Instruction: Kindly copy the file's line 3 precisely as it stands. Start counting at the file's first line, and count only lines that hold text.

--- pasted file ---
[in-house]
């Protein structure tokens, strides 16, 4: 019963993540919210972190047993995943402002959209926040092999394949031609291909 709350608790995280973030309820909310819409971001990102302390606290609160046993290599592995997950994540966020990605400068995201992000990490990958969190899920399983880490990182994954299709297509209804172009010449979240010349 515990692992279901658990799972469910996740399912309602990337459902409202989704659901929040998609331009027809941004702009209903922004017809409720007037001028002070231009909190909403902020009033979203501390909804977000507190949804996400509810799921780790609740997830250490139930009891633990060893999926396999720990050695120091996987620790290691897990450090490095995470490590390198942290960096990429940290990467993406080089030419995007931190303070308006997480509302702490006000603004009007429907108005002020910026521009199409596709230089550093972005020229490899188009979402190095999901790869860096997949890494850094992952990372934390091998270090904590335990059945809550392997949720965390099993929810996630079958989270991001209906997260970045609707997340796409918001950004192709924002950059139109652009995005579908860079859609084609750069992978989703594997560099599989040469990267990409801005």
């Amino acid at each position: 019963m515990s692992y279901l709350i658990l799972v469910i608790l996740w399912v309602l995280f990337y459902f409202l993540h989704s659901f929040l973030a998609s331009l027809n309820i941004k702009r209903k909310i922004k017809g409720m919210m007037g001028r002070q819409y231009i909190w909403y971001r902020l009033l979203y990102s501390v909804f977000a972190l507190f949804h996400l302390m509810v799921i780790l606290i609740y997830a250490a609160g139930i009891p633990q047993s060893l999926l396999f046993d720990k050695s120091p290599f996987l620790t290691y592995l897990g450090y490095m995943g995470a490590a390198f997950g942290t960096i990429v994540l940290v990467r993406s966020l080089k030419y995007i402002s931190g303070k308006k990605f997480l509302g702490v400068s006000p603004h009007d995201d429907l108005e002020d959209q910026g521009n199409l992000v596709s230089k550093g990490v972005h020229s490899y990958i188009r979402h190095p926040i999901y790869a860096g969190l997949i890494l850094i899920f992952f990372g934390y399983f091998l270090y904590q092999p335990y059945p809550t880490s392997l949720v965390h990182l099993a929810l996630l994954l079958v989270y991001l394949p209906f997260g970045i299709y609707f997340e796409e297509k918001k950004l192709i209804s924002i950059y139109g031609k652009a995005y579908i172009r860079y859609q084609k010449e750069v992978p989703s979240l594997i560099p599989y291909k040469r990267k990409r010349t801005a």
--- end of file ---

């Amino acid at each position: 019963m515990s692992y279901l709350i658990l799972v469910i608790l996740w399912v309602l995280f990337y459902f409202l993540h989704s659901f929040l973030a998609s331009l027809n309820i941004k702009r209903k909310i922004k017809g409720m919210m007037g001028r002070q819409y231009i909190w909403y971001r902020l009033l979203y990102s501390v909804f977000a972190l507190f949804h996400l302390m509810v799921i780790l606290i609740y997830a250490a609160g139930i009891p633990q047993s060893l999926l396999f046993d720990k050695s120091p290599f996987l620790t290691y592995l897990g450090y490095m995943g995470a490590a390198f997950g942290t960096i990429v994540l940290v990467r993406s966020l080089k030419y995007i402002s931190g303070k308006k990605f997480l509302g702490v400068s006000p603004h009007d995201d429907l108005e002020d959209q910026g521009n199409l992000v596709s230089k550093g990490v972005h020229s490899y990958i188009r979402h190095p926040i999901y790869a860096g969190l997949i890494l850094i899920f992952f990372g934390y399983f091998l270090y904590q092999p335990y059945p809550t880490s392997l949720v965390h990182l099993a929810l996630l994954l079958v989270y991001l394949p209906f997260g970045i299709y609707f997340e796409e297509k918001k950004l192709i209804s924002i950059y139109g031609k652009a995005y579908i172009r860079y859609q084609k010449e750069v992978p989703s979240l594997i560099p599989y291909k040469r990267k990409r010349t801005a």